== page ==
UCL Art Museum
- What's on
- Professional use
Slade School Drawings Collection
Life drawings dating
from the 1890s by students at the Slade
School of Art form one of the largest parts of the collection. From
its inception in 1871 the emphasis at the Slade was on what the first
Professor Edward Poynter described in his inaugural lecture as 'constant
study from the life model.' Whilst other art schools advocated detailed
and lengthy compositions, placing great emphasis on delicate modelling,
Slade students were encouraged to make numerous rapid linear sketches
from the model.
William Rothenstein, a student in the 1890s, described the uncompromising drawing materials used by Slade students: 'We drew on Ingres paper with red or black Italian Chalk, an unsympathetic and rather greasy material... The use of bread or indiarubber was discouraged... at a time when everywhere else in England students were rubbing and tickling their paper with stump, chalk, charcoal and indiarubber.'
Henry Tonks, Slade Professor between 1917 and 1930, was a formative influence – and a formidable presence – in the life class for 38 years. Prior to his appointment as Assistant Professor at the Slade in 1892 he had been a surgeon, and then Demonstrator in Anatomy at the London Hospital Medical School. This prior training in anatomical drawing formed the basis of his approach as an artist and as a teacher. Tonks always claimed to know little about 'Art'; 'all I can do,' he would say, 'is to give you a few facts about drawing.'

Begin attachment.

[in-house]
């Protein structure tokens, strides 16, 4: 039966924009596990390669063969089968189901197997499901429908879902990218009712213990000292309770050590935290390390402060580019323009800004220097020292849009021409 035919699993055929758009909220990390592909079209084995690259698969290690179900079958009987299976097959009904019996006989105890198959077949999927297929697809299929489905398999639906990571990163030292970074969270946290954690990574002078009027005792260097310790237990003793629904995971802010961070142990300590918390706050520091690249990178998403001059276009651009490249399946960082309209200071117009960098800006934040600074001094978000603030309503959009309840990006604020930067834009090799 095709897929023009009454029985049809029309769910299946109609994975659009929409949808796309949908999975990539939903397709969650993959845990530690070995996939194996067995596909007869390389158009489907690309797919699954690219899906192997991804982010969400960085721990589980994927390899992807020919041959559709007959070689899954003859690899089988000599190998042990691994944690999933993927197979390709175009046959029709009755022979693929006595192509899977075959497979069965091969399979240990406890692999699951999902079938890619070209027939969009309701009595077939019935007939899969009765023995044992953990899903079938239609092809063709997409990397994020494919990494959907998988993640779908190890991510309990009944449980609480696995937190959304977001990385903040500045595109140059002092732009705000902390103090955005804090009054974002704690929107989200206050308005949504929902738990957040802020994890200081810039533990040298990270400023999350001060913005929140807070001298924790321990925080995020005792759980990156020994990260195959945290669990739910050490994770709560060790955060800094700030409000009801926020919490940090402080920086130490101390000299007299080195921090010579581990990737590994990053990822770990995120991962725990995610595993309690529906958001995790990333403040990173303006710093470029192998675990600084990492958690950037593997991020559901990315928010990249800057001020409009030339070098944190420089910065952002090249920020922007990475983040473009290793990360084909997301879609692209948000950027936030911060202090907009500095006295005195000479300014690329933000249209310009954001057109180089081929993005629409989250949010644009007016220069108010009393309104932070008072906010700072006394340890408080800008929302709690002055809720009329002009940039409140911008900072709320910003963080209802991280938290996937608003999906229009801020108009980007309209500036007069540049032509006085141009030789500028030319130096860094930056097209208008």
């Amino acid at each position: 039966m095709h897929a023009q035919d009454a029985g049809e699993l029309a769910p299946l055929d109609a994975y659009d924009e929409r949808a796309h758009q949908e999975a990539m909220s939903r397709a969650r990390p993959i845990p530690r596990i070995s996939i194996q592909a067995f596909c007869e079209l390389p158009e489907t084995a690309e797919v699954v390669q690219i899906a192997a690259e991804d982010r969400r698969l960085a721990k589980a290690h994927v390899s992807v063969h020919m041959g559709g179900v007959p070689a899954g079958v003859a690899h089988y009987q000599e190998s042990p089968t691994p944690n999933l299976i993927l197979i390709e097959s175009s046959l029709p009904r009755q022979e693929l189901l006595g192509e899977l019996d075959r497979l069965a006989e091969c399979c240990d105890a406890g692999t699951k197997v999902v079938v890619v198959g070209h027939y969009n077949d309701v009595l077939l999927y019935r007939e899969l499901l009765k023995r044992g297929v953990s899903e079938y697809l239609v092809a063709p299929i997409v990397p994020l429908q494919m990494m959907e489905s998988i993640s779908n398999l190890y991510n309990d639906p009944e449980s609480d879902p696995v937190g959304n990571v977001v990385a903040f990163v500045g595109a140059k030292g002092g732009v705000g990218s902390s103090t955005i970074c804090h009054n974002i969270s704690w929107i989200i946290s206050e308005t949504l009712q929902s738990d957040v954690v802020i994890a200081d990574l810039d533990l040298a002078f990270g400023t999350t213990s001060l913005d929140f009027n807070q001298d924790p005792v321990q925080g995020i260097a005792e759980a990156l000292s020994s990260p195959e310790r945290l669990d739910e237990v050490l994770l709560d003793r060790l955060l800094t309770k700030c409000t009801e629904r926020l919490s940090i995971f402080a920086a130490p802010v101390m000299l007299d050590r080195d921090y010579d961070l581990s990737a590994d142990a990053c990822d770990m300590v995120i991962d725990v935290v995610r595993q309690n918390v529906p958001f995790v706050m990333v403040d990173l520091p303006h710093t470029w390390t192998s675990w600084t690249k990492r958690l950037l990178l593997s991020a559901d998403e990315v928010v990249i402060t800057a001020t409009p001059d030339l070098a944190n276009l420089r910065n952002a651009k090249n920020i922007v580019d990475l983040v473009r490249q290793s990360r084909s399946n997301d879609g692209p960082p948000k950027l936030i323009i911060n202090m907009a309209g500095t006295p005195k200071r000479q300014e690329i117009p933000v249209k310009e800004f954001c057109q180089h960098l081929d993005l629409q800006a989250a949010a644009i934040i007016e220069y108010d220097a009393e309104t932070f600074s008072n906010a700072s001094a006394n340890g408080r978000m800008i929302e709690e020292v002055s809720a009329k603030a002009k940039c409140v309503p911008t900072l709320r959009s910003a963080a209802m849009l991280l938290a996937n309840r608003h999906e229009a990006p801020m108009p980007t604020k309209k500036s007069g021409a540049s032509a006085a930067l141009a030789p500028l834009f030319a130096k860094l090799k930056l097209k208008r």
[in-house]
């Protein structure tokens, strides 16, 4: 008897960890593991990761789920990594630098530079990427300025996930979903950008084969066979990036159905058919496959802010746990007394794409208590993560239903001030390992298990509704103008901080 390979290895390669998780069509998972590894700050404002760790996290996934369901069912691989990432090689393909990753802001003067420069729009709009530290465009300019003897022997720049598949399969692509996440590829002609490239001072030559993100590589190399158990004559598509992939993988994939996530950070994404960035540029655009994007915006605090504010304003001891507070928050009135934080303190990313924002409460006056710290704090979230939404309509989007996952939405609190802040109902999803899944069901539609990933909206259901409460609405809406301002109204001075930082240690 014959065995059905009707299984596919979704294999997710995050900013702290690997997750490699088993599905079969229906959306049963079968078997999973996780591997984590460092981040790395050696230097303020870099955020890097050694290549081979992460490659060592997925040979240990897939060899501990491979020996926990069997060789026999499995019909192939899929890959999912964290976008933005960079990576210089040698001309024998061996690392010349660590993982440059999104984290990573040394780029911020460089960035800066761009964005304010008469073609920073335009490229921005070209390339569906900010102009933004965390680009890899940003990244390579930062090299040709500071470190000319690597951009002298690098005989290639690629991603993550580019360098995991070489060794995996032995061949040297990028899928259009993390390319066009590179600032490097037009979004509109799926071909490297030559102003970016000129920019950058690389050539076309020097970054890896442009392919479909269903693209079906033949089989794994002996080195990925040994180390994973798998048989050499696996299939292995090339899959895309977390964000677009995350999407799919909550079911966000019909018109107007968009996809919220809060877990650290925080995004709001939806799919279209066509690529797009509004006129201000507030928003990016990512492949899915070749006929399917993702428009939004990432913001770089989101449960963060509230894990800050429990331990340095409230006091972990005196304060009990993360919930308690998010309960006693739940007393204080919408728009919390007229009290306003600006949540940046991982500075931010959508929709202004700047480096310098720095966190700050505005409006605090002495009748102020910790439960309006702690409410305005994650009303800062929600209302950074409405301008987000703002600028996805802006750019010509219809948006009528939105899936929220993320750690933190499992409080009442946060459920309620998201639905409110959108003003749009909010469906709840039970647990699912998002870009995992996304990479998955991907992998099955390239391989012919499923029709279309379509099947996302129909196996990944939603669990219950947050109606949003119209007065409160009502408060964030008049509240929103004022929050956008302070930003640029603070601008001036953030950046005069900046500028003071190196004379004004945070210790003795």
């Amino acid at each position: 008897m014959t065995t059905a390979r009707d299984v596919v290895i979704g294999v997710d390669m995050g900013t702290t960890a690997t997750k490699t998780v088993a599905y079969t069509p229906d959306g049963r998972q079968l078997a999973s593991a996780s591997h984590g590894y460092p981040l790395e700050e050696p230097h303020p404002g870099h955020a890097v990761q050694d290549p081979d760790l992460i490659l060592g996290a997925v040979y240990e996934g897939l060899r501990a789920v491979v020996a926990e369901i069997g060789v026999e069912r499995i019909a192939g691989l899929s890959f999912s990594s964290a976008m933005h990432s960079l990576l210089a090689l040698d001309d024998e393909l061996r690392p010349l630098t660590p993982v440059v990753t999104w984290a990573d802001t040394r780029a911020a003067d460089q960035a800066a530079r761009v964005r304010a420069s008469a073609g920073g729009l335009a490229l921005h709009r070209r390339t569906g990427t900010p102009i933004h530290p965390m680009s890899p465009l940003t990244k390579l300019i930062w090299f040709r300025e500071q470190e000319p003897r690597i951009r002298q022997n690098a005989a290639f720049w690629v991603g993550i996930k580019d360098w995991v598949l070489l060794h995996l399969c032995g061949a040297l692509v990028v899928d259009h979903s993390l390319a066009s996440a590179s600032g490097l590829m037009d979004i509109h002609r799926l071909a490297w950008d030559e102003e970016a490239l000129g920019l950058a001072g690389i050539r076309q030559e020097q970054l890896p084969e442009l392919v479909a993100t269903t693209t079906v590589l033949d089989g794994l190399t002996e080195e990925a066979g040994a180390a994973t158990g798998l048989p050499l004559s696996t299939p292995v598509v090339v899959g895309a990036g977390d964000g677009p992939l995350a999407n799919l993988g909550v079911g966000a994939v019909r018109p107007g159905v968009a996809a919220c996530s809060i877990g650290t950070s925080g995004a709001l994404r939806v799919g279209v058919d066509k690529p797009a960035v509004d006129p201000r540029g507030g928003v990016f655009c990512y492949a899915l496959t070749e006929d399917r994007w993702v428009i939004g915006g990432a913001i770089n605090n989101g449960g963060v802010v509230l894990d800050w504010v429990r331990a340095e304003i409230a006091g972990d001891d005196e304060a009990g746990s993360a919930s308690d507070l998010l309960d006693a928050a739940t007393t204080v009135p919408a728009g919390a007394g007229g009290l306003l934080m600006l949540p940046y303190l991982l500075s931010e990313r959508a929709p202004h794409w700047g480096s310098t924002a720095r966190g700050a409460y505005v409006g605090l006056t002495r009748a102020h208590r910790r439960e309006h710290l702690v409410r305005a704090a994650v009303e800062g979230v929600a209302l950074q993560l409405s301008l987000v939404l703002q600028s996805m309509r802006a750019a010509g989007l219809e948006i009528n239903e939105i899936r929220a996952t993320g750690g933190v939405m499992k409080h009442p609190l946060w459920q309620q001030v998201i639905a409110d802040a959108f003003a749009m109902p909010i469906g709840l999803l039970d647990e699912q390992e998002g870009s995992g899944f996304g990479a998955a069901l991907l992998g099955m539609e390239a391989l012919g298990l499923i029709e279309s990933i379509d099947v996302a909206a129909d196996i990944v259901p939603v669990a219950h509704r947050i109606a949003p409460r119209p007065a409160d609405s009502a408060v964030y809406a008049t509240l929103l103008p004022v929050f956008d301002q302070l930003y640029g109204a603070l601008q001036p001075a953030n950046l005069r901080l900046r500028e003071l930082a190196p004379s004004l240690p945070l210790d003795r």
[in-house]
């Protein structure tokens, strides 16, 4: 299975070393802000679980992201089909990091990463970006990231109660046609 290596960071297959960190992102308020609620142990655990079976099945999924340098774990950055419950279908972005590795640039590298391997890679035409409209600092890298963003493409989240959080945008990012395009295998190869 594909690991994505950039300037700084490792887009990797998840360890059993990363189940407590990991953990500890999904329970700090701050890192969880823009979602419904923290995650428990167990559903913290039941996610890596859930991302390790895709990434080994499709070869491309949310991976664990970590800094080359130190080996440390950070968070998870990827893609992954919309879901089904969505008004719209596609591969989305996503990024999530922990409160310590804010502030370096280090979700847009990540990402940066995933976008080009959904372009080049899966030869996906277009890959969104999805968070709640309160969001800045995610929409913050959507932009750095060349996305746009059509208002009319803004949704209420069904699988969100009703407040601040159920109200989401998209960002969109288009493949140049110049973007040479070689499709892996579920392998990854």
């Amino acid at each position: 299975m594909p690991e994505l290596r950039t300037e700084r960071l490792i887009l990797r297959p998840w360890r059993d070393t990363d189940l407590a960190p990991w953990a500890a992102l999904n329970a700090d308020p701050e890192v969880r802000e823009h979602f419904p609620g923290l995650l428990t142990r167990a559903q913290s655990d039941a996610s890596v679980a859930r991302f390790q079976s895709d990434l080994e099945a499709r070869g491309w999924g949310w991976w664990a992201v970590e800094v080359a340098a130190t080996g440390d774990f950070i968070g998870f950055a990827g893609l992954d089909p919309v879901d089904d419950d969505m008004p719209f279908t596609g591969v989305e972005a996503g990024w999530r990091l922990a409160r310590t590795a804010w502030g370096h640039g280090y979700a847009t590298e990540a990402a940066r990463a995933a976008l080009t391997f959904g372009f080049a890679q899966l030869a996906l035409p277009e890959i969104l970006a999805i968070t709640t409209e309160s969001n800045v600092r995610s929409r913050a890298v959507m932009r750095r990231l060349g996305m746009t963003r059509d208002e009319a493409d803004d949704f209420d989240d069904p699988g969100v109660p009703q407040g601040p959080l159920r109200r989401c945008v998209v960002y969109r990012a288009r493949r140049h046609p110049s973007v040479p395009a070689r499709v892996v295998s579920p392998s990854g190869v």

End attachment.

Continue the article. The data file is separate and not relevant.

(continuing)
Slade students were also encouraged to study drawing techniques from Old Master prints and drawings in the British Museum, the National Gallery and indeed in the collection at UCL.
This is one of the many demonstration drawings Henry Tonks made for his students in the life room at the Slade. Drawings such as this were essential to Tonks's method of teaching, as he felt that only by showing students what to do, rather than by talking, could he make progress. This drawing is inscribed 'Notice the constant change of line to form the contour.' He would often make careful demonstration drawings on the sides of his students' drawing boards.
When he was at the Slade, Augustus John was known both for his exceptional draughtsmanship and his flamboyance. This drawing would have been executed fairly rapidly in the life room. The lines are bold and energetic. John's method was to repeat a line describing a contour if the first was not right, and since students were discouraged from erasing lines, pencil marks are visible by the sides of the final outline, particularly around the model's upper arm on the left and his leg on the right.
This intimate, spontaneous drawing depicts Gwen John's fellow art students from the Slade in her home at 21 Fitzroy Street: Rosa Waugh stands on the right, her brother Augustus John wears a hat, and her sister Winifred John who was studying music in London at the time sits with Michael Salaman. With characteristic reticence and self-effacement, although John includes herself in the composition, it is as a pale promenader outside the window with her back to the room.